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Squamish workshops aim to help new parents

Squamish-based Jenn Lasek is offering Bringing Baby Home and Positive Discipline workshops.

Becoming a parent is a life-changing event. 

A parent educator and mother of two, Jenn Lasek knows this well from both her personal and professional experience. 

While she has lived in Squamish for a decade, when her youngest child started kindergarten last fall, this transition led her to expand the focus of her business with two new courses aimed at helping new moms and dads.

Preparing couples for post-baby course

Though life is never the same once a baby comes home from the hospital, there often isn’t as much preparation for  — or open discussion of — what the new addition will mean for the couple as there is in preparing a nursery.

While commercials and social media posts often depict the early days of parenthood as a spotless, smiling infant cooing at his equally picture-perfect parent, sunlight streaming in the window, the reality is often far from that depiction. 

A week in with a screaming baby who has exploded his diaper at 2 a.m., both parents exhausted and snippy, any relationship will feel the strain. 

Lasek's Bringing Baby Home workshop — taken online over 12 hours divided over four weeks —  aims to help prepare parents for the reality once junior comes home. 

It is meant for couples thinking about having a baby, who are pregnant, or parenting a child under the age of three.

Single parents are welcome to join with a designated co-parent.

The workshop is based on the work of psychologists John and Julie Schwartz Gottman, who have conducted 50 years of breakthrough research with thousands of couples and co-founded The Gottman Institute in Seattle. 

What the Gottmans’ research found was that almost 70% of couples report a decrease in relationship satisfaction. 

"Which isn't surprising if you have had a kid," Lasek said.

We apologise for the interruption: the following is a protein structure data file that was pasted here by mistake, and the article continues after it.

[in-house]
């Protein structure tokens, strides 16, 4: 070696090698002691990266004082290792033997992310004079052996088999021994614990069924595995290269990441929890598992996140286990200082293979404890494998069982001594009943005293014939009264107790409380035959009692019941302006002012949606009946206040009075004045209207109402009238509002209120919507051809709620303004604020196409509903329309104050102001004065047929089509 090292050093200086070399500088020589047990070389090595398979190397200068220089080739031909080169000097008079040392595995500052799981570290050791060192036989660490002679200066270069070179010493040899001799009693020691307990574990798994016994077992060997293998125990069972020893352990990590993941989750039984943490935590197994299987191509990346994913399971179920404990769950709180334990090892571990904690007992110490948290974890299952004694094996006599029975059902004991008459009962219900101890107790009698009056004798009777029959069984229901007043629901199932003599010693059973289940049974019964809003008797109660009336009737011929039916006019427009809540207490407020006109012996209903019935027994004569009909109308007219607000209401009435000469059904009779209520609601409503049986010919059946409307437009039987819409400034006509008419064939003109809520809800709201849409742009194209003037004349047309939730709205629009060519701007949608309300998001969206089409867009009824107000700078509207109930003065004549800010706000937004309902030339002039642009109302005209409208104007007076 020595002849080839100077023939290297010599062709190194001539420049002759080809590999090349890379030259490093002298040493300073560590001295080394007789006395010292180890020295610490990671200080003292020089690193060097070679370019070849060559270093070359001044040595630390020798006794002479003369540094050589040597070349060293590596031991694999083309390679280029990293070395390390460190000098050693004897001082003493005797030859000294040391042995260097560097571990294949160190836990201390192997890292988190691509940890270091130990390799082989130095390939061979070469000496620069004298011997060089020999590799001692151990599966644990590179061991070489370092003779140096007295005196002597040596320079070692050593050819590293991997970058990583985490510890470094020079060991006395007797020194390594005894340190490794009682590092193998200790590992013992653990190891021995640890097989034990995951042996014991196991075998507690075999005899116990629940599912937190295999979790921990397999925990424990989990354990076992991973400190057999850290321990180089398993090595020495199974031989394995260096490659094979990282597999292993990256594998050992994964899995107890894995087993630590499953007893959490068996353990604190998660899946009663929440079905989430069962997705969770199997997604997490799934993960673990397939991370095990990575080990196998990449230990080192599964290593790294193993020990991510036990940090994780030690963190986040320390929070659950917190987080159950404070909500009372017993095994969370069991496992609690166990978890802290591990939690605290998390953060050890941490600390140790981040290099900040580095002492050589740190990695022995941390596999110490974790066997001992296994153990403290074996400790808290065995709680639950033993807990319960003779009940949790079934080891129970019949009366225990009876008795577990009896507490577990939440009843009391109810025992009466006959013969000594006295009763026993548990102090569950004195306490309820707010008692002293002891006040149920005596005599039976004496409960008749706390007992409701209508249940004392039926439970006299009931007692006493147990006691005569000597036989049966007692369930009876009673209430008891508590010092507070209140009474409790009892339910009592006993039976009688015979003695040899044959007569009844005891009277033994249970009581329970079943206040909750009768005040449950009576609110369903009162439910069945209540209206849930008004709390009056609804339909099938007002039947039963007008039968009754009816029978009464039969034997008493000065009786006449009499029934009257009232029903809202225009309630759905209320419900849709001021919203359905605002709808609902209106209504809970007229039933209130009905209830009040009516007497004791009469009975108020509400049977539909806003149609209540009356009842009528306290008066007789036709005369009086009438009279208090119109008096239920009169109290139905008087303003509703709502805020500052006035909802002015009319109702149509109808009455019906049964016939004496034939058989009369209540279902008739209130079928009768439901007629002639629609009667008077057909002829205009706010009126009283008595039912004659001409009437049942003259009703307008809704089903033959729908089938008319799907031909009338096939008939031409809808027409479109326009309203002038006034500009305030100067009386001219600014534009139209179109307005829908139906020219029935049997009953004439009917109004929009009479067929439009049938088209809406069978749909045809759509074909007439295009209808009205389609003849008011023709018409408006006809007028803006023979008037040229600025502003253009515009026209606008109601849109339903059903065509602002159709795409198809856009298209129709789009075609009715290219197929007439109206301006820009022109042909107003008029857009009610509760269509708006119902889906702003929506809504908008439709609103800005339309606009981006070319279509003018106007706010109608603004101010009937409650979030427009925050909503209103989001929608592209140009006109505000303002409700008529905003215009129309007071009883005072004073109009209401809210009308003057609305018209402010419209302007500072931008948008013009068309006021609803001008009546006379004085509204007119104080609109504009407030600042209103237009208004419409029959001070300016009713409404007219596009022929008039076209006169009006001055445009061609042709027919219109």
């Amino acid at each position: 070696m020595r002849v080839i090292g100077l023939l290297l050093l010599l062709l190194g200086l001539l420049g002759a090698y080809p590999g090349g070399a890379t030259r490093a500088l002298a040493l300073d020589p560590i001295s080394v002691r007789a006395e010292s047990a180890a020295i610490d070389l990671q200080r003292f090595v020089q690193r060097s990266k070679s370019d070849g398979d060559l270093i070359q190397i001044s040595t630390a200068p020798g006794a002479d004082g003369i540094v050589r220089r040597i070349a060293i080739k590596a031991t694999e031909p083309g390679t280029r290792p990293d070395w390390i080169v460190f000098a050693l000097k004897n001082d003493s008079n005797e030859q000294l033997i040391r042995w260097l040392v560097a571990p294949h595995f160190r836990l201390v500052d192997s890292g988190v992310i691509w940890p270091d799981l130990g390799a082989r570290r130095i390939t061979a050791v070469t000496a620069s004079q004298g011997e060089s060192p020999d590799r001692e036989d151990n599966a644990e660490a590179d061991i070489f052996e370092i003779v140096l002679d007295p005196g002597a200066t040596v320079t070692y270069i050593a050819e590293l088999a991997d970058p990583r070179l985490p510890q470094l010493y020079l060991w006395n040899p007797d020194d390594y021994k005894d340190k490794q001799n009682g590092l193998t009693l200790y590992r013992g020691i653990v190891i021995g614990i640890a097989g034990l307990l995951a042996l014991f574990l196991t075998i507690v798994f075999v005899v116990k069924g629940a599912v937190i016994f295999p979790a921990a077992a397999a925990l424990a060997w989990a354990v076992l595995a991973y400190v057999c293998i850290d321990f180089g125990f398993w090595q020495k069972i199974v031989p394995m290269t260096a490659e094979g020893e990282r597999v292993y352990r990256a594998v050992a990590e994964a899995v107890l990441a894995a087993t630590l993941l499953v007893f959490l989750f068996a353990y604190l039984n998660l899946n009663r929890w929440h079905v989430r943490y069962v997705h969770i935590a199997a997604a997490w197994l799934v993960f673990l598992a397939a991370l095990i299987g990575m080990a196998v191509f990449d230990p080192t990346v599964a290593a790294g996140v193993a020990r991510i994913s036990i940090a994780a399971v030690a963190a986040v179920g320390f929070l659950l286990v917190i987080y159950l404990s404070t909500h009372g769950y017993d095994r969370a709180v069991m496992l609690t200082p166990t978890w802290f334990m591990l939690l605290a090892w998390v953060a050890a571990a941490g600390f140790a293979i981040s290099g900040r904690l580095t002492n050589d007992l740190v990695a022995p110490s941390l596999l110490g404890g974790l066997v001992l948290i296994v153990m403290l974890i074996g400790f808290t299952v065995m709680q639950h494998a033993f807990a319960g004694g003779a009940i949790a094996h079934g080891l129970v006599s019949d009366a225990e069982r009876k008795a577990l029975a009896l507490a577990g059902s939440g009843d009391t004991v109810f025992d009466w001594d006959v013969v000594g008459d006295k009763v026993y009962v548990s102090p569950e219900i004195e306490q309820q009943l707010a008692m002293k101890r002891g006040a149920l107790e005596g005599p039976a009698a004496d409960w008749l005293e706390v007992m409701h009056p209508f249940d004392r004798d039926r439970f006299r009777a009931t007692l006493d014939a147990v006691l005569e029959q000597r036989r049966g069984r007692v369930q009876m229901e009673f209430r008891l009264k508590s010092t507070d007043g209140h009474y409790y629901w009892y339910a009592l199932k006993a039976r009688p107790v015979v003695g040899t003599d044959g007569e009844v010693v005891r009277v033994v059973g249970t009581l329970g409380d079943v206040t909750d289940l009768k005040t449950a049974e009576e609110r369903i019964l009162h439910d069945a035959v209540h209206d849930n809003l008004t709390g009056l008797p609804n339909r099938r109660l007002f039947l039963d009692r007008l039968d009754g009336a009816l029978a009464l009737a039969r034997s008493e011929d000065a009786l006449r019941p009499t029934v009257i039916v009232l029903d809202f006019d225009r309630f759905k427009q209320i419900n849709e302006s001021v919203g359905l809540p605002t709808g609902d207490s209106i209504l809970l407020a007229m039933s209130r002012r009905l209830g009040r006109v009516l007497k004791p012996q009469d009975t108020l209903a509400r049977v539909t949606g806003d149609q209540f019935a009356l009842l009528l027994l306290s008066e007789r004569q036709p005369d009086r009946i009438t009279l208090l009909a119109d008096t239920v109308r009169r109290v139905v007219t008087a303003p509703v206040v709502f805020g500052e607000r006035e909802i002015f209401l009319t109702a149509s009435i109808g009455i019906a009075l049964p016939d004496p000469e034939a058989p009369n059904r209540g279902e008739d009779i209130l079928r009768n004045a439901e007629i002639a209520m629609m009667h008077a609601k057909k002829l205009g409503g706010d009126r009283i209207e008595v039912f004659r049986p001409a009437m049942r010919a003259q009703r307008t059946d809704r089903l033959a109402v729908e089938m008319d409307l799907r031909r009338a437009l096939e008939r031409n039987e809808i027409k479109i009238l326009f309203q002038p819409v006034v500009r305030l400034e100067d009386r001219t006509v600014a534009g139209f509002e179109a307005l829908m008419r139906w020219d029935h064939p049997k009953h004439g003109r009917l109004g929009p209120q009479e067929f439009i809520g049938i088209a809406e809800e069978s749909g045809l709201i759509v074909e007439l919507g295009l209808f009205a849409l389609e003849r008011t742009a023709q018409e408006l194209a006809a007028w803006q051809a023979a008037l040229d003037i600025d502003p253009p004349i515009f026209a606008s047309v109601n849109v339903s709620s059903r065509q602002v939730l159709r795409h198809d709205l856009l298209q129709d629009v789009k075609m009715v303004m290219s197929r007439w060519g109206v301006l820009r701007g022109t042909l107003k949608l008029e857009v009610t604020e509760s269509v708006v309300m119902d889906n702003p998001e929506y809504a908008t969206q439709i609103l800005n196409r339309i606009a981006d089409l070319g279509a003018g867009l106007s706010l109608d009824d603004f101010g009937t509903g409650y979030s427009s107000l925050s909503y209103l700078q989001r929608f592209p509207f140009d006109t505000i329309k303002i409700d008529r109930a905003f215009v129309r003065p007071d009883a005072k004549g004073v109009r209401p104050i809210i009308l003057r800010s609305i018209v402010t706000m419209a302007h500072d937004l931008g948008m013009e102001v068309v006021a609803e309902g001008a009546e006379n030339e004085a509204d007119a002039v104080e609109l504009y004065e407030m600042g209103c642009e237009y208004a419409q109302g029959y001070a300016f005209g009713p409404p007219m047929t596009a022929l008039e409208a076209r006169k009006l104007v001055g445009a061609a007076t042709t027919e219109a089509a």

"There's so many things in the postpartum and early days of parenting, like, a lot of grief that a lot of people don't realize they experience... There's grieving the person that you were, the relationship that you had, that a lot of people don't even talk about."

The impact of a newborn may hit uniquely in Squamish, where so many parents have strong passions — such as mountain biking, rock climbing and the like. 

There can be the sense that, "Oh, when I have a child, it won't change my life," Lasek

said. "And I live in this beautiful area where it's [all] at my doorstep, and I want to do all the things. How do I balance that?"

The online course is mostly exercise-based. 

The online aspect allows couples the privacy they need to have conversations they might not want to air in a group setting, especially in a small town. 

One module looks at "The Four Horsemen" of relationship demise: criticism, contempt, defensiveness and stonewalling, for example.

"And then, what are communication strategies to help with those things? So then it's, let's do these exercises," Lasek said. 

What the Gottmans found with their research was that kids do better and even meet developmental milestones earlier when their parents get along, she added.

Positive discipline workshop

 The Positive Discipline course includes workshops from the Positive Discipline Association that offer parenting tools that focus on being both kind and firm. 

"So, gentle, conscious, respectful," Lasek said.

It focuses on building connections with the child and teaching valuable social and life skills. 

Research shows that when kids feel connected to their family and community, they “misbehave” less.

"How can we avoid that power struggle and work with communication strategies and choice and ... understanding that we're human, and we're going to mess up," Lasek said, adding that the tools also help parents to go back and repair when they make mistakes, and so aren't based on expectations of perfect parenting. 

The tools give children autonomy, within reason, offering choices between the parents' proposed options. 

So, for example, if a child is angry and hits her brother, the parent doesn’t condemn the emotion but offers more acceptable options, such as hitting a pillow. 

The workshop is experiential, meaning parents role-play and practice what they learn. 

This course is being offered as a one-day in-person workshop, or there will be a four-week series with child care provided to be held at Happimess

To learn more about the workshops or Lasek, go to her website.

About a local is a regular column about interesting locals doing unique things. If you would like to be considered, email [email protected]


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